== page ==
All bonds are not created equal. Diversifying your fixed-income portfolio may help you more effectively balance risk and return potential. There is a wide variety of fixed income instruments available, with varying maturities, credit qualities, and currency exposures to consider in building your fixed income portfolio. Although, you should be aware there is no guarantee that diversification, or a specific asset allocation, will meet your investment objectives, generate a specific amount of income or protect you from loss in declining markets.
For some types of bonds, such as U.S. Treasury securities (which are backed by the full faith and credit of the U.S. government), the risk that the issuer may default on a payment of interest or principal is extremely low. However, modest yields generally accompany this high degree of credit quality. If you seek to capture higher yields by investing in lower credit quality securities, diversifying among different issuers may help reduce your total exposure in the event of any single issuer’s default. Be aware that bonds rated below investment grade have speculative characteristics and present significant credit and default risks beyond those of other securities. You should consider these risks alongside your investment objectives and risk tolerance before investing. High yield securities should comprise only a limited portion of a balanced portfolio.
Longer-term bonds generally offer higher yields, but are more sensitive to interest-rate fluctuations than similar coupon shorter-term issues. Some risk-averse investors may choose to purchase only short-term issues, settling for a lower yield. Other investors choose longer-term bonds for higher return potential, taking on more market risk. Choosing a range of issues with staggered maturities, perhaps through a laddered portfolio, may help improve return potential and reduce interest rate risk, depending on the interest rate environment.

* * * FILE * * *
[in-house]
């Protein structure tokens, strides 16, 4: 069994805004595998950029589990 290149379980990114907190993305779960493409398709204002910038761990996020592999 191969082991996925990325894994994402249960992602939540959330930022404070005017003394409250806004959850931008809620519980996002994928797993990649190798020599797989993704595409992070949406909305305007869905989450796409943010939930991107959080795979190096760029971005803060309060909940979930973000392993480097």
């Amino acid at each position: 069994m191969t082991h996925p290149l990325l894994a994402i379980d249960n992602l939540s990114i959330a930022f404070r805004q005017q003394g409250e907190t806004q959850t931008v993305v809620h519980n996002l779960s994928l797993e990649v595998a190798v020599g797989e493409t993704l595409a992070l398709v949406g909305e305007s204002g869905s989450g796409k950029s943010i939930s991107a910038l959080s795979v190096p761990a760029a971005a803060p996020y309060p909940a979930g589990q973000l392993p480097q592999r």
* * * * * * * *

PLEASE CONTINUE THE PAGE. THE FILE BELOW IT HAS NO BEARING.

Many investors who are in the higher 28 percent to 35 percent tax brackets gravitate towards municipal bonds primarily for one reason: tax-exempt income. Income from municipal bonds is generally federally tax-exempt, and if issued in your state or local city of residence, may also be state and local tax-exempt. Please take into consideration some municipal bonds may be subject to the federal alternative minimum tax. Many municipal bonds are considered second to Treasuries in terms of credit quality, which adds to their appeal.
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The large domestic market for individual bonds offers many choices, such as U.S. Treasury, inflation-protected, tax-advantaged municipal, mortgage-backed, preferred and corporate securities, but there is also an entire world of bonds beyond our borders. Foreign governments and corporations also issue bonds, many of which are denominated in foreign currencies, while others are denominated in U.S. dollars. While enhancing diversification, investing in foreign markets also entails greater risks than those normally associated with domestic markets, including political, currency, economic and market risk. International investing should comprise only a limited portion of a balanced portfolio.
As with all investments, fixed-income securities have inherent risks. These risks include credit risk, interest rate risk, market risk, reinvestment risk and call risk. In particular, should you sell your security in the secondary market, the price you receive may be more or less than your original purchase price or maturity value.
If sold prior to maturity, investments in fixed income securities may be subject to gains/losses based on the level of interest rates, market conditions and credit quality of the issuer.
Gary W. Plum, first vice president of Morgan Stanley Smith Barney in Bradenton, can be reached at (941) 714-7939.